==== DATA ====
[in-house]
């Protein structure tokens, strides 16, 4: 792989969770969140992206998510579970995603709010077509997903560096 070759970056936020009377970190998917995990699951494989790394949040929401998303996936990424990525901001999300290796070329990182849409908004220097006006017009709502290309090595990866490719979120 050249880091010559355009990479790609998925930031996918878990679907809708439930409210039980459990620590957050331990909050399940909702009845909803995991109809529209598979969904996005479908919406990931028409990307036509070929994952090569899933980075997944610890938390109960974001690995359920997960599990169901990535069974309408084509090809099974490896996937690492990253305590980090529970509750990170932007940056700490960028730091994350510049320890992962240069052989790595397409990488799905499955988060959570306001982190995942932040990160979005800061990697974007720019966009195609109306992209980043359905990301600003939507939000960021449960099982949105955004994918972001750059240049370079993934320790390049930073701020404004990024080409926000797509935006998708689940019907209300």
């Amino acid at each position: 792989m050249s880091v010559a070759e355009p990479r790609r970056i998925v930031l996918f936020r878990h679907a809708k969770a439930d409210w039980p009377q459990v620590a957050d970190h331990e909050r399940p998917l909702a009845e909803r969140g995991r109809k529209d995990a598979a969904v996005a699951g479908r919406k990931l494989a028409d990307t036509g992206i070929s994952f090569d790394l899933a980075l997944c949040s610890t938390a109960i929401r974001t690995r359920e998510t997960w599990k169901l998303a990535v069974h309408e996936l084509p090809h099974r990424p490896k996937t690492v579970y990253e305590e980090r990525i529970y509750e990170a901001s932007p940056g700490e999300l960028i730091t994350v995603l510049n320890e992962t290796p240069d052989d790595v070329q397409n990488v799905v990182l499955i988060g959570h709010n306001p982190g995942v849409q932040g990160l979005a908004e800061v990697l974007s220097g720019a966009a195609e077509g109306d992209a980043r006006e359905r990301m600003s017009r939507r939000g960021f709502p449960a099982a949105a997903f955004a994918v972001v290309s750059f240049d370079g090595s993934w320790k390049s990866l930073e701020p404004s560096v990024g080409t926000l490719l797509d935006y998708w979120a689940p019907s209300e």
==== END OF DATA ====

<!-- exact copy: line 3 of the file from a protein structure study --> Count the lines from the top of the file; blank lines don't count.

């Amino acid at each position: 792989m050249s880091v010559a070759e355009p990479r790609r970056i998925v930031l996918f936020r878990h679907a809708k969770a439930d409210w039980p009377q459990v620590a957050d970190h331990e909050r399940p998917l909702a009845e909803r969140g995991r109809k529209d995990a598979a969904v996005a699951g479908r919406k990931l494989a028409d990307t036509g992206i070929s994952f090569d790394l899933a980075l997944c949040s610890t938390a109960i929401r974001t690995r359920e998510t997960w599990k169901l998303a990535v069974h309408e996936l084509p090809h099974r990424p490896k996937t690492v579970y990253e305590e980090r990525i529970y509750e990170a901001s932007p940056g700490e999300l960028i730091t994350v995603l510049n320890e992962t290796p240069d052989d790595v070329q397409n990488v799905v990182l499955i988060g959570h709010n306001p982190g995942v849409q932040g990160l979005a908004e800061v990697l974007s220097g720019a966009a195609e077509g109306d992209a980043r006006e359905r990301m600003s017009r939507r939000g960021f709502p449960a099982a949105a997903f955004a994918v972001v290309s750059f240049d370079g090595s993934w320790k390049s990866l930073e701020p404004s560096v990024g080409t926000l490719l797509d935006y998708w979120a689940p019907s209300e």